Why Does Couple’s Counseling Sometimes Fail?

I was recently posed a question, as to why couple’s therapy does not always work, even if one person, or both, may want it to. I thought it an excellent question. Here is my response to that person, and I thank them for the opportunity to discuss this.

Being happily married for over 25 years, and being a couple’s counselor, my hope is that I can help salvage every relationship that comes through my door. That being said, I also know that some relationships cannot be saved, and some should not, such as cases where there is characterological domestic violence, ongoing addictions that are not being addressed, numerous betrayals of trust in a relationship, or abdication of marital responsibilities.

Many people walk into my office, hoping I will tell them to stay or leave. I cannot and will not do that. It is not my marriage; it is theirs. They have to look deep into themselves, explore what their needs, hopes, and expectations are, and whether they are willing to change, and what if their partner does not. They make their own decisions.  If there is danger to the client, such as in domestic violence, then I do have a duty to warn them that if they stay, their life may be in jeopardy, and they need a safety plan.

So why does couple’s therapy sometimes fail?

Couple’s therapy requires a suspension of the belief, “I’m right, you are not.” It requires people to stop blaming and criticizing, and to learn new tools to have a conversation. It requires bringing up the past hurts and wrongs, so they can be addressed, rectified, and put to rest. It requires people to really listen to learn, and to discuss their feelings, to tune in to each other. Unfortunately, a person may not want to expose their vulnerabilities or do the hard work, and therapy will not work.

Another answer is that trust has been broken and cannot be repaired. As Gottman points out, “A committed relationship is a contract of mutual trust, respect, nurturance, and protection.” Brain research into Affective Neurology (Panksepp, Maté), and research into Attachment Theory (Johnson, Siegel) certainly support this, as well.

What breaks trust? Research from John Gottman, and experience along the way say the following: Sexual Affairs; Non Sexual Affairs; Conditional Commitment; Lying; Absenteeism or Coldness – one partner not being there, emotionally, for the other; Disrespect; Unfairness; Selfishness; Breaking Promises; and forming a coalition with a parent against the other partner, and always siding with the parent.

Here is the more gradual death of a relationship, and why couple’s counseling does not work. It is too late.  The commitment died.  It may have worked, if done years earlier, but it wasn’t. These are the saddest cases. Usually, a problem has been occurring for, on average, 7 years, before a couple walks into my office.  Loneliness in a relationship is a major factor. One, or both partners, feels they are not important to the other person, not a priority in that person’s world, not respected and not appreciated. This causes the friendship to break down in a marriage and people stop being able to turn to each other. It erodes the trust in the relationship, and the commitment. Arguing increases as bids for affection, attention, and reassurance are routinely missed or ignored. The person asking for couple’s counseling is ignored, or it is started, but never goes beyond a few sessions. Problems do not get solved, as a negative view of each other is now ruling the relationship. People will not be responsive to the other’s needs if they feel that the person does not have their best interests at heart. They do not see their partner as being there for them.  Fun goes flying out of the window. The person feels abandoned and alone. They grow tired of the loneliness, living parallel lives, and the commitment to the relationship dies. This is when people leave.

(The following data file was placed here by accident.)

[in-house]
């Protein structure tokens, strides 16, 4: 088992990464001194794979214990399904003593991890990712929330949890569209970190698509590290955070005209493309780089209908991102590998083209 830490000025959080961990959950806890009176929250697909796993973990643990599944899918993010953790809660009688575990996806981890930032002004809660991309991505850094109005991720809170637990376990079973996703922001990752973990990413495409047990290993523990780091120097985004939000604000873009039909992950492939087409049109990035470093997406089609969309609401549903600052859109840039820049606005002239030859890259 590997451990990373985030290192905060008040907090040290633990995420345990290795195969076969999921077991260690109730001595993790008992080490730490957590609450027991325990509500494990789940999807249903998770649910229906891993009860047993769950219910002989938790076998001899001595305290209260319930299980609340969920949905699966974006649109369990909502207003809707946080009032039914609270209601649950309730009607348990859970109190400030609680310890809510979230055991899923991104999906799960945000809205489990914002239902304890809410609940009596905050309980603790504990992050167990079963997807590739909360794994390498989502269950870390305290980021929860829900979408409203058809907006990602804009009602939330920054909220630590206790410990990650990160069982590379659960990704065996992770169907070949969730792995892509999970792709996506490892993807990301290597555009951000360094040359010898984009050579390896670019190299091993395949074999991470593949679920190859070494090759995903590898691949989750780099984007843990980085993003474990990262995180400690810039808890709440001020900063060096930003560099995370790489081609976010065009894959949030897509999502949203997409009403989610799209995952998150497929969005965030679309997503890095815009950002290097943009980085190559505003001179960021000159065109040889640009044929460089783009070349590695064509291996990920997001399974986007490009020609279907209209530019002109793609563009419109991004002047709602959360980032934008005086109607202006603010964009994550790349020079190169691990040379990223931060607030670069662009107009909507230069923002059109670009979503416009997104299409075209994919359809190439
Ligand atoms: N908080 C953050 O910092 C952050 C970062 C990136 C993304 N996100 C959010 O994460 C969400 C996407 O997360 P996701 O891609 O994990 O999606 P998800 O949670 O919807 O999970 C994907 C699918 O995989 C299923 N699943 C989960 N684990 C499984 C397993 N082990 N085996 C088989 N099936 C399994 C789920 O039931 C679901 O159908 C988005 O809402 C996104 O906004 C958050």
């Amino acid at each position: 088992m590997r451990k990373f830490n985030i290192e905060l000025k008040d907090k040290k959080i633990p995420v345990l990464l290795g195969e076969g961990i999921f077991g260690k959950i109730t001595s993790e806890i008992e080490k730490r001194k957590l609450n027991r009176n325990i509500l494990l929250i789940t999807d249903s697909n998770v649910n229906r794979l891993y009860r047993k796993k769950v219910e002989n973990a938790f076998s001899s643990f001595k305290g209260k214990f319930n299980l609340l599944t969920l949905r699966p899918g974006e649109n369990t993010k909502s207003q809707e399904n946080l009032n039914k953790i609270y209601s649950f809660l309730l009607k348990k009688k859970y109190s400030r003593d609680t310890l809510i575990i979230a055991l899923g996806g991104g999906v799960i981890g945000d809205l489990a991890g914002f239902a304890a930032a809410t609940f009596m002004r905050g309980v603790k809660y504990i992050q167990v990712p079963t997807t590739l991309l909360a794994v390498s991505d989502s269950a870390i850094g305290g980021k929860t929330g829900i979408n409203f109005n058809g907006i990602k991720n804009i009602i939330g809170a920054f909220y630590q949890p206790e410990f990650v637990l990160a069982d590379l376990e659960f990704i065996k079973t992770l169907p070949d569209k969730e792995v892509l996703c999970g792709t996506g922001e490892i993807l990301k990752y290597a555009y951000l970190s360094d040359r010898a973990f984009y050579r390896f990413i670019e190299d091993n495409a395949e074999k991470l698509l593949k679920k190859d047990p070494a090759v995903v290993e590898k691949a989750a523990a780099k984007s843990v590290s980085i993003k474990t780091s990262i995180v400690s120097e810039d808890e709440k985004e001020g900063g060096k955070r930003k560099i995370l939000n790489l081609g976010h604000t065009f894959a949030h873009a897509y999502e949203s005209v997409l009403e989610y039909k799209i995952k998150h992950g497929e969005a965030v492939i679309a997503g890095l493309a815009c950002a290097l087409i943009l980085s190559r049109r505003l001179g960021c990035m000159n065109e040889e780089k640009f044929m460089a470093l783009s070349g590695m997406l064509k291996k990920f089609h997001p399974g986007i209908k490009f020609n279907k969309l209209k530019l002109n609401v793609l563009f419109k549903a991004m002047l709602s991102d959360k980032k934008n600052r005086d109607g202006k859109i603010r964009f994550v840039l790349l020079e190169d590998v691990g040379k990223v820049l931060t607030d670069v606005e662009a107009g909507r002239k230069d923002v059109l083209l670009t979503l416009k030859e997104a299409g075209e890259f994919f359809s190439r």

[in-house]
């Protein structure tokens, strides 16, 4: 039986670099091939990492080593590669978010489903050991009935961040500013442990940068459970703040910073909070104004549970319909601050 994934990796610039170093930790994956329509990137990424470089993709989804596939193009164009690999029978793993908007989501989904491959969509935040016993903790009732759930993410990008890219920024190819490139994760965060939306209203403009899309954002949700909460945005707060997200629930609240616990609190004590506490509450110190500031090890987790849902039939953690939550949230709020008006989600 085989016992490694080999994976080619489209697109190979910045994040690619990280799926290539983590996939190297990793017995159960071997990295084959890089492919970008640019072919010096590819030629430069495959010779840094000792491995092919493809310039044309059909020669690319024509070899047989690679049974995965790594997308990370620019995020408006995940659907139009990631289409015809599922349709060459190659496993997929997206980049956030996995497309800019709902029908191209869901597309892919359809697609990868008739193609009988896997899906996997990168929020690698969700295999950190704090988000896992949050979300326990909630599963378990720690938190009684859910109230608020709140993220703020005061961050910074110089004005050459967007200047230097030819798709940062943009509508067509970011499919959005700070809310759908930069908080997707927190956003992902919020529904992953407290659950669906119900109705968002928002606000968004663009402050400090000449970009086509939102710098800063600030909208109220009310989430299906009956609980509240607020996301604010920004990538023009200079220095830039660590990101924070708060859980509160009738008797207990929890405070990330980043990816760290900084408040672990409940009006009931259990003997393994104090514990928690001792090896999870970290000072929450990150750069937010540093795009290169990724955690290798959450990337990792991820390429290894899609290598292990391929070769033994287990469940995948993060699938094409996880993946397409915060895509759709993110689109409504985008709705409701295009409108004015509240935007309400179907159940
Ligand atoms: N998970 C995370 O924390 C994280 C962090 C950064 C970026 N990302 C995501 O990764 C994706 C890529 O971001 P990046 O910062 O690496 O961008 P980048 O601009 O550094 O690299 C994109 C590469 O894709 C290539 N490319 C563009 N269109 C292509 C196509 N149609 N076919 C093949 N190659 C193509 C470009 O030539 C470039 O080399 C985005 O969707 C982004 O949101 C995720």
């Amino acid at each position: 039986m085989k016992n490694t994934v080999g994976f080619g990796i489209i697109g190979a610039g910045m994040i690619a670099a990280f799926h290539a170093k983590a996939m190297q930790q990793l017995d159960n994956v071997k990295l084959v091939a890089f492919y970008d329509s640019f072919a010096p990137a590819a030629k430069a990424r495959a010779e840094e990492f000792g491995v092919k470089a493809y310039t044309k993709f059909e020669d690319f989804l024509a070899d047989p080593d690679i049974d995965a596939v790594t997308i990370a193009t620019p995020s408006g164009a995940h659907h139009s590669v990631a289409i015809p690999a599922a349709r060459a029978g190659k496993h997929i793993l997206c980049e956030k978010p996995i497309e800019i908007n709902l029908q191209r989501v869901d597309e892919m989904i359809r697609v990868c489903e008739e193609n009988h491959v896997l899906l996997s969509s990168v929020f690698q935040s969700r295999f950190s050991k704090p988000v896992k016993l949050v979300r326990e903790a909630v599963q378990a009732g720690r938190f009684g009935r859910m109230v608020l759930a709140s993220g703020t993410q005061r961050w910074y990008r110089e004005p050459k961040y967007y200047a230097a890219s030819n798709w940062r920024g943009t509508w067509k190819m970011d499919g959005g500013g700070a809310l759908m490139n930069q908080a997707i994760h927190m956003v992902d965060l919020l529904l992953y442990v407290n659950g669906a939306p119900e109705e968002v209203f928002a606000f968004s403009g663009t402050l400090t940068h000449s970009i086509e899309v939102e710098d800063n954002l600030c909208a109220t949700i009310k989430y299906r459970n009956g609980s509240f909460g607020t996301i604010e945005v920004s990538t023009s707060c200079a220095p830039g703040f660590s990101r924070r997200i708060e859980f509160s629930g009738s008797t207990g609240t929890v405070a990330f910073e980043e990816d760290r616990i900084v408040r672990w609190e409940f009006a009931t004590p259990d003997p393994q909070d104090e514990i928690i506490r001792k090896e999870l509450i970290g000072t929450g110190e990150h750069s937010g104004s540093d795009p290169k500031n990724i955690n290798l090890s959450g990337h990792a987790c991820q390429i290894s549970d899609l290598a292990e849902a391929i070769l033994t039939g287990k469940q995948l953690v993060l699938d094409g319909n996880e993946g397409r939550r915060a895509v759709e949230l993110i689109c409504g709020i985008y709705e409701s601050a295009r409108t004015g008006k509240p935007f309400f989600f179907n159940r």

I do referrals for legal and financial advice, frequently, if the clients request it. I try to give 3 names, and encourage them to get referrals from friends, and to discuss their situation with the legal or financial professional. That way, they receive accurate information as to what they can and cannot do. Some clients have met with attorneys and have been quickly dissuaded from their notions, and decided it would be better to work things out. Others have decided to proceed. It is not my decision. That decision belongs with the individual.

Even Pets Are Victimized By Domestic Violence

Puppy Abandoned in Airport Bathroom with Devastating Note Because There Was ‘No Other Option’

Here is a sad story with a happy ending. A puppy, abandoned in a bathroom because the owner could not afford to take him with her, as she was fleeing an abusive situation, finds a good Samaritan and a forever home. This puppy is lucky. Many others are not. They either end up severely injured, or killed, or in a shelter, where they often are not adoptable, due to their fear responses.

Venting your anger pushes people away. Blaming others solves nothing. Reach inward to your primary, vulnerable emotions. They are your path to what you crave and need, which is true intimacy and bonding.

If you are the person committing acts of emotional and/or physical violence towards your family, please seek help right away. It is costing you everything you value, to include your freedoms.

To the victims, the abuser does not get better without professional intervention, and it becomes increasingly worse over time, to the point of death for some women. The abuse is not your fault, and there is nothing you can do to make it not happen. What you can do is get help and keep yourself and your children and pets safe.

Are You Fueling Your OCD?

Here is a great little article on handling intrusive thoughts, common to people who suffer from Obsessive Compulsive Disorder, as well as many other anxiety disorders. Are you adding fuel to your fire of obsessive thought, or are you letting it die down? Read on.

Imagine that you and your friends go to a park to enjoy a summer evening with a campfire. As your group begins to enjoy the nice bonfire, a park ranger shows up and tells you that all fires need to be put out right away. How would you extinguish the fire? Of course, there are countless options. However, let’s pretend that the obvious resources that you want to use are not available for one reason or another. The only potential medium is a pile of wood logs nearby. Would you use lumber to put the fire out? Of course not, that would be silly since we all know wood is highly flammable. This would only grow the bonfire. What could you do instead? Maybe, the best solution would be to get back to visiting with friends while the fire slowly burns out on its own. Once in a while, you may glance at the fire, and then get back to having a good time. When individuals struggle with OCD, their intrusive thoughts torment them endlessly. We could say that OCD is the bonfire, and the natural